Athleisure is bigger than ever—sales of the workout- and brunch-ready apparel now rake in $44 billion annually in the United States according to the NPD Group and Morgan Stanley has predicted that number to grow to $83 billion by 2020. This is more than just outfits—it's a lifestyle. And now it even has its own fashion week, as this year saw the inaugural The Retreat athleisure event in Miami, hosted by Funkshion., which Glamour attended (and yes, worked out at).
Cervical cancer has been making headlines lately: A report earlier this year found that more people die of the disease than we originally thought. Add the news that the disease is deadlier for certain women and there was a bit of a collective freak-out, especially since 99 percent of all cervical cancer cases are caused by the human papillomavirus (HPV), an STI 85 percent of sexually active women will contract in their lifetime. So let’s clear a few things up.
n the ice, Olympic athlete Gracie Gold is a bronze medal-winning figure skater. Off the ice, she’s a sprinting, high-climbing SoulCycle faithful. The 2016 and 2014 U.S. National Champion and 2014 Olympic medalist took her first SOUL class in 2015 and has been riding ever since — stopping only for a brief break earlier this year when she relocated to Detroit to train for the 2018 Winter Olympics.
Muck Rack makes it simple to find people, tweets, or articles that mention any name, keyword, company, hashtag etc. We've compiled this guide to help you make the most of your search.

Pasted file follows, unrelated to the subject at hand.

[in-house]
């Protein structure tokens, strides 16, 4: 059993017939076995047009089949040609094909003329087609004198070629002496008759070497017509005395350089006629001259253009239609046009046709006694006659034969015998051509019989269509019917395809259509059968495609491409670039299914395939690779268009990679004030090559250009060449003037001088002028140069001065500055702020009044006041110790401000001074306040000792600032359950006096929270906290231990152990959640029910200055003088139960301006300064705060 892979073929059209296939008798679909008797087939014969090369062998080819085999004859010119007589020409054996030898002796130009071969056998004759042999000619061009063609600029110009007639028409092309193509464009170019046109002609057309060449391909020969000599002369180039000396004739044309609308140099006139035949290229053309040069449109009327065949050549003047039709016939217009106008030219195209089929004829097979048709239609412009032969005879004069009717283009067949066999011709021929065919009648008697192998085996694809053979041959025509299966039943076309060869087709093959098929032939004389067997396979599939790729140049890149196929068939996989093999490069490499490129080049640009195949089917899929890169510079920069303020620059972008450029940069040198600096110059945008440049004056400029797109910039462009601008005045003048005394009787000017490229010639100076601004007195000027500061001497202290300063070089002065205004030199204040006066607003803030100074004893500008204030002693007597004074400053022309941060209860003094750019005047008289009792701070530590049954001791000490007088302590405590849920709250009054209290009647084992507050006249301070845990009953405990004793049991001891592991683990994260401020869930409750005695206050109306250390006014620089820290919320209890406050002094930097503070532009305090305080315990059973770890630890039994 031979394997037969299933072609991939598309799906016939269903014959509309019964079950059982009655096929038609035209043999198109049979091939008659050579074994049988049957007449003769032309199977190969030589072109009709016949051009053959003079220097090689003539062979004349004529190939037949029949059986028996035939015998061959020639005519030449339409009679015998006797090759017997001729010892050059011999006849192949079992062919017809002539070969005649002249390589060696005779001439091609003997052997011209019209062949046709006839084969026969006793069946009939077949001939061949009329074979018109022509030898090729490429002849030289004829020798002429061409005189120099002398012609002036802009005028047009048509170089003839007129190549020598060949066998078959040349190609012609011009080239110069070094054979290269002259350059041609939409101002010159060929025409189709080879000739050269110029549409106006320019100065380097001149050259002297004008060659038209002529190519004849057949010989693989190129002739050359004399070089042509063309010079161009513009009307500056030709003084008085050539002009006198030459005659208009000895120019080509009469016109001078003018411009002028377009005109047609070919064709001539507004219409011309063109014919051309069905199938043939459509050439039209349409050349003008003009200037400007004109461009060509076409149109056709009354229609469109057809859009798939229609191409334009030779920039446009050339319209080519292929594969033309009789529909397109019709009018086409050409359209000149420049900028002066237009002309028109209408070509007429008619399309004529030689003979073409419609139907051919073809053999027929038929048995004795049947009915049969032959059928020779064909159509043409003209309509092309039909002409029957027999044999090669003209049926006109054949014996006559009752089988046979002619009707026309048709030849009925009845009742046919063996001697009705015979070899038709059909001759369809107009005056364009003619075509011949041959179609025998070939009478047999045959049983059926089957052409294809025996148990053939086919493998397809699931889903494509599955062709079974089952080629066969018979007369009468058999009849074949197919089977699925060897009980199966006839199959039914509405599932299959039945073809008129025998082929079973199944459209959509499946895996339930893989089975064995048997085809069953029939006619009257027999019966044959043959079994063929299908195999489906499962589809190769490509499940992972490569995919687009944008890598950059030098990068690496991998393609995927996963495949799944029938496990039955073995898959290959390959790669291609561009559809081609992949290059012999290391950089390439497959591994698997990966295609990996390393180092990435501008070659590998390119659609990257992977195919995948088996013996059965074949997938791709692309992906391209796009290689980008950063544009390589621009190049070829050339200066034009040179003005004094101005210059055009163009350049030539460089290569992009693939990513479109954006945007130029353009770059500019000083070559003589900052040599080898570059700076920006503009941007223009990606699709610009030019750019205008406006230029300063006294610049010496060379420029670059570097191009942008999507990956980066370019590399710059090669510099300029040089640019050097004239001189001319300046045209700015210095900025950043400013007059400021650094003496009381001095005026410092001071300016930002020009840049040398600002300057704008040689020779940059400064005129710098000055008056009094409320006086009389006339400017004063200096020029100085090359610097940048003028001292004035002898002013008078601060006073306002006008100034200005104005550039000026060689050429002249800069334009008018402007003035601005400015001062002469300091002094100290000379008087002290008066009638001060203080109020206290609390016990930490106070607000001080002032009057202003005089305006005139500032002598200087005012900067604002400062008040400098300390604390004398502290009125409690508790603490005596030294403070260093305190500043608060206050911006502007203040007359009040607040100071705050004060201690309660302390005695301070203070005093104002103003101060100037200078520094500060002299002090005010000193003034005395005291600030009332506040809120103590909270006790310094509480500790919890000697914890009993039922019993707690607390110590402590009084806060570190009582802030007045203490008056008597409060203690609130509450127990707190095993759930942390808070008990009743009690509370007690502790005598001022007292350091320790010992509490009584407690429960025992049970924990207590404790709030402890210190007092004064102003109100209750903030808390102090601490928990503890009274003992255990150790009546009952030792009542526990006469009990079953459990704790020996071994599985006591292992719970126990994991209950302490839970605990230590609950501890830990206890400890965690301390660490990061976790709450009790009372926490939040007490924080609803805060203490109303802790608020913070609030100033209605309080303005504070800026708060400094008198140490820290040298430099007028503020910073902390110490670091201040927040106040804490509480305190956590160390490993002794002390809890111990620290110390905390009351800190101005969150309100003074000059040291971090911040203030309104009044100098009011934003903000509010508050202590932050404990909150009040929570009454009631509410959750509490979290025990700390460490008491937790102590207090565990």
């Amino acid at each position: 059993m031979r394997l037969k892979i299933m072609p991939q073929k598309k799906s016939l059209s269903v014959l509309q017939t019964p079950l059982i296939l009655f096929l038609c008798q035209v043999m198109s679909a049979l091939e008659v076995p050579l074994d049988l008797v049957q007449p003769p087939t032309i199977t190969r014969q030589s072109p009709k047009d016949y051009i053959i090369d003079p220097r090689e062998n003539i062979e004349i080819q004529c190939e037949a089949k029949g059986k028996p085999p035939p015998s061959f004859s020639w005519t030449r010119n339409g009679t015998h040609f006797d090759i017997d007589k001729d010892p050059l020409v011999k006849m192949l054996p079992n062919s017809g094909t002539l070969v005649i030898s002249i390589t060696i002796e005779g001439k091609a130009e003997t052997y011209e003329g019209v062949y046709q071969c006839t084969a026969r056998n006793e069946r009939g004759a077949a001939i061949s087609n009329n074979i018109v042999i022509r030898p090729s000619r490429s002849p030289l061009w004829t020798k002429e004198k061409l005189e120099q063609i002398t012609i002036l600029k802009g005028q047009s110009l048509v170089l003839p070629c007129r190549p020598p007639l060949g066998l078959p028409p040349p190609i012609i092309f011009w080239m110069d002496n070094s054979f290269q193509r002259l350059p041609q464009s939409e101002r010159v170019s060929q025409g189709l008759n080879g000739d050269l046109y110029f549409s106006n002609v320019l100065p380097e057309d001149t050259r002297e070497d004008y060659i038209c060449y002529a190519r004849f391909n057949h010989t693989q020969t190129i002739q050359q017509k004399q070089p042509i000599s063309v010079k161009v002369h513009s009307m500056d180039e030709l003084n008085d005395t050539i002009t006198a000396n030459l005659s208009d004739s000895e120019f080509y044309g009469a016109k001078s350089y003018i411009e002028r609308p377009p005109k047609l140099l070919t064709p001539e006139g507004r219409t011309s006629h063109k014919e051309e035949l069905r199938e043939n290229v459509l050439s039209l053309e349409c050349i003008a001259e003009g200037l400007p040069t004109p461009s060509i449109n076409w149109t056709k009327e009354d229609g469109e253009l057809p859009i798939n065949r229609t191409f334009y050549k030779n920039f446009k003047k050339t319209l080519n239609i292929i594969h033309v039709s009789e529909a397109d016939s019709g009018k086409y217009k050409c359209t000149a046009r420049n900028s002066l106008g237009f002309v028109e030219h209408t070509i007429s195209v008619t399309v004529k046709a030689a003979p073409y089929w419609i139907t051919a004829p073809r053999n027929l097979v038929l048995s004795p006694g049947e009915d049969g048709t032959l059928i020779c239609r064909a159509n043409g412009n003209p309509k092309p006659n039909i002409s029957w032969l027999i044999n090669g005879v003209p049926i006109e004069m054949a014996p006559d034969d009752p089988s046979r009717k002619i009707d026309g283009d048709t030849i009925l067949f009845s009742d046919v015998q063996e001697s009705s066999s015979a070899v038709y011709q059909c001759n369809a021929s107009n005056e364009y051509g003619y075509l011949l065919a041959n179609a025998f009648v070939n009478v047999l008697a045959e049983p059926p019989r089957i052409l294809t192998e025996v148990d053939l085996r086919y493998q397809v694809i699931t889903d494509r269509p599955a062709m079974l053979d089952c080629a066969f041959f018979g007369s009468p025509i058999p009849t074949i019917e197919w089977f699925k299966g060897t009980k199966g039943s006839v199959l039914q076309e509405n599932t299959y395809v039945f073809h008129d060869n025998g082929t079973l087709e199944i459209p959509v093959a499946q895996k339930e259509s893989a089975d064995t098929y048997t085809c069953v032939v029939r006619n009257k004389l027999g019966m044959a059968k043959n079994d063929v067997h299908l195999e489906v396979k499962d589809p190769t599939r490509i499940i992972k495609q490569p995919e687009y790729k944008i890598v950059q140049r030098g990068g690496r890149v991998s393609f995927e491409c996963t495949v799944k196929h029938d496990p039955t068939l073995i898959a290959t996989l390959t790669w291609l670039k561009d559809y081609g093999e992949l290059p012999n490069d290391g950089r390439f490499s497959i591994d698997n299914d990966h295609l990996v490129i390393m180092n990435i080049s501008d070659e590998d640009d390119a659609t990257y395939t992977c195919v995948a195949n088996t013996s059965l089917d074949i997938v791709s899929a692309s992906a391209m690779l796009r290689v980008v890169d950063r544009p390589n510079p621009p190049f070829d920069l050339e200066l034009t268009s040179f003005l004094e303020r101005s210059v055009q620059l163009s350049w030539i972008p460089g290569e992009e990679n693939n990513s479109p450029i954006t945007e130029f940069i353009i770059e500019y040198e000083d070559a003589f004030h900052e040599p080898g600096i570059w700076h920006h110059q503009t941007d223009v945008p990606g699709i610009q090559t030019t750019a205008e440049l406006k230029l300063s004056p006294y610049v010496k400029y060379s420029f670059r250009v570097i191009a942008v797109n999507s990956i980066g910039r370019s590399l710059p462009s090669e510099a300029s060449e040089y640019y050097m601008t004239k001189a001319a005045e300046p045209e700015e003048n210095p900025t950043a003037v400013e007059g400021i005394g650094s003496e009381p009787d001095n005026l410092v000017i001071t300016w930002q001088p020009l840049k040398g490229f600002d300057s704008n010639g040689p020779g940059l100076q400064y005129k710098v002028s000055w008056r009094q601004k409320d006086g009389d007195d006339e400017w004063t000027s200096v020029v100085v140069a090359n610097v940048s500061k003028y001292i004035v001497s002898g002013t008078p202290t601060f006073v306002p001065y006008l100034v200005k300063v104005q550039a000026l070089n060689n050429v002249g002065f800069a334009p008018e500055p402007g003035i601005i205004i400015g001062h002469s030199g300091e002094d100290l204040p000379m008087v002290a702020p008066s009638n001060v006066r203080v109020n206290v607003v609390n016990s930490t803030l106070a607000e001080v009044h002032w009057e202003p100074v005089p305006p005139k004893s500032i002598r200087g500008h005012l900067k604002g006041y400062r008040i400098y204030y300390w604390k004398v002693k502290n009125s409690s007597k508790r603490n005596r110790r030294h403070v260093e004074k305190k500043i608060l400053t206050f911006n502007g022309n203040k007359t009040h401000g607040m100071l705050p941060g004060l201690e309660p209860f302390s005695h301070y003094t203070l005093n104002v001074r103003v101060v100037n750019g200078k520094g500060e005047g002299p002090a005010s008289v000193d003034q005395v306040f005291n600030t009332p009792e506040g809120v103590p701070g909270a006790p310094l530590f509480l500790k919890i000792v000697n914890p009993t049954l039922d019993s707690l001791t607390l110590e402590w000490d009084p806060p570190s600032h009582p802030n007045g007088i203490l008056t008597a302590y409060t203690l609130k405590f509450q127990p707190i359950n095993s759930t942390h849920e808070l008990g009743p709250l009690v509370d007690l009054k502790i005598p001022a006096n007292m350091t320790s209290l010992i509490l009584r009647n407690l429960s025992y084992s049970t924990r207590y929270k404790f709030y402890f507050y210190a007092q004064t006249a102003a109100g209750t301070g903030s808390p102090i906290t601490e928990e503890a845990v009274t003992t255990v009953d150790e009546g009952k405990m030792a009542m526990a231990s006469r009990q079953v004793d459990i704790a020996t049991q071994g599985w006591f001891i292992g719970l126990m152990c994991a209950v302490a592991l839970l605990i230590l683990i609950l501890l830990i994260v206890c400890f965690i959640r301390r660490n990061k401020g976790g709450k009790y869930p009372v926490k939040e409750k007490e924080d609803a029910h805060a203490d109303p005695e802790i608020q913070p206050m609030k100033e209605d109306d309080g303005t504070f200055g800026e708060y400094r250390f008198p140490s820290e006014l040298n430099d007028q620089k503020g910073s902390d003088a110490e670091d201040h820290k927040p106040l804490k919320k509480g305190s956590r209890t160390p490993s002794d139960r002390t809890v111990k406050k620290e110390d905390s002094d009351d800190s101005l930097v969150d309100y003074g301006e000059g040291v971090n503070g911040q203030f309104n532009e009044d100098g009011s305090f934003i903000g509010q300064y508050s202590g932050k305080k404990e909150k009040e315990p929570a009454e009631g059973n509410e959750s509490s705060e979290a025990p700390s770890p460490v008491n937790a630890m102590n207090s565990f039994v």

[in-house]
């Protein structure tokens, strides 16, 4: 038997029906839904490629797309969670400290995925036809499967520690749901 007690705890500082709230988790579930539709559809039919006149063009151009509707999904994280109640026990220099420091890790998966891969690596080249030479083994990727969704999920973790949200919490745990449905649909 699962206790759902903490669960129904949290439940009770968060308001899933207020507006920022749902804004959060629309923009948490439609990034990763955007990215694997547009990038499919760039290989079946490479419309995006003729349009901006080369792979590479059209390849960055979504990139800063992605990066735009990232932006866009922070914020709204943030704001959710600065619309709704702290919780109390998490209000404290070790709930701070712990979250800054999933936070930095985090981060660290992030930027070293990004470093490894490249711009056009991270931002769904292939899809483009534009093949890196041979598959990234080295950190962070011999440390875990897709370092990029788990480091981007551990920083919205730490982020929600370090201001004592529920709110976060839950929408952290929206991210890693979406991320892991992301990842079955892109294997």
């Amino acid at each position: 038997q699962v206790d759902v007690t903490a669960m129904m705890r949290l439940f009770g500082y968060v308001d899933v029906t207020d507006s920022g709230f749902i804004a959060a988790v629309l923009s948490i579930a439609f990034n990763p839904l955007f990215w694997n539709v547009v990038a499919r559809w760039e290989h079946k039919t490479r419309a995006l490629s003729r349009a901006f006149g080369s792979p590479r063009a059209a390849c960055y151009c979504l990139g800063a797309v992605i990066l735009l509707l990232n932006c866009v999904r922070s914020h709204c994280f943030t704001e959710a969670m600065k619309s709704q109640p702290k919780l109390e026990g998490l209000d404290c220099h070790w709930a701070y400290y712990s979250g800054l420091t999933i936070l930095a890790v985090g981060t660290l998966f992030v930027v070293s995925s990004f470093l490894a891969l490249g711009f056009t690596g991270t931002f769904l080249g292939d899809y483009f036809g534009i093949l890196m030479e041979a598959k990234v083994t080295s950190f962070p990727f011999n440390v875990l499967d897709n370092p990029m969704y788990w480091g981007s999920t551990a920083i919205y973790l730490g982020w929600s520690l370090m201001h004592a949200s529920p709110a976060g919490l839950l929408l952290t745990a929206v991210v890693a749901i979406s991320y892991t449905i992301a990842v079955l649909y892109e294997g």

Selecting a term
Start searching tweets, articles from media outlets, articles mentioned in tweets, journalists'
names, titles and bios with some suggested searches:
Companies or Topics (e.g. iPhone, Microsoft)
Phrases (e.g. "cloud computing") — use quotes to keep the terms together
Twitter handles (e.g. @username) — returns those who have mentioned or replied to
Names (e.g. "David Pogue")
Hashtags (e.g. #sxsw, #london2012)
Bio details (e.g. vegan, Olympics, father)
Muck Rack's Advanced Search allows for many boolean operators.
Find results that mention multiple specified terms, use AND or
+. For example, ensure each result contains both Elon Musk and Mark Zuckerberg by
searching Obama AND Romney or Obama + Romney.
Use the operators OR or , to broaden your search when you'd like either of
multiple terms to appear in results. (This is the default behavior of our search when no operators
are used.) For example, search for democrat OR republican to find results that refer to
Democrats and/or Republicans.
Use NOT or - to subtract results from your search. For
example, searching Disney will yield results about the Walt Disney Company as well as Walt Disney
World Resort. To exclude mentions of Disney World, search for Disney -World or Disney
When using one of these operators with a phrase, enclose it in quotation marks. For example, you can
find results about smartphones excluding Apple's iPhone 4S by searching smartphone -"iPhone
Exact case matching or punctuation
If you're searching for a brand name or keyword that relies on specific punctuation marks or capitalization, you can
find results that match your exact query by adding matchcase: before the keyword you're searching for, like matchcase:E*TRADE .
Use parentheses to separate multiple
boolean phrases. For example, to find journalists talking about having fun in Disney World or
Disneyland, search for ("disney world" OR disneyland) AND fun.
An asterisk can be used to search for any variation of a root word truncated by the asterisk. For example, searching for admin* will return results for administrator, administration, administer, administered, etc.
A near operator is an AND operator where you can control the distance between the words. You can vary the distance the near operation uses by adding a forward slash and number (between 0-99) such as strawberries NEAR/10 "whipped cream", which means the strawberries must exist within 10 words of "whipped cream".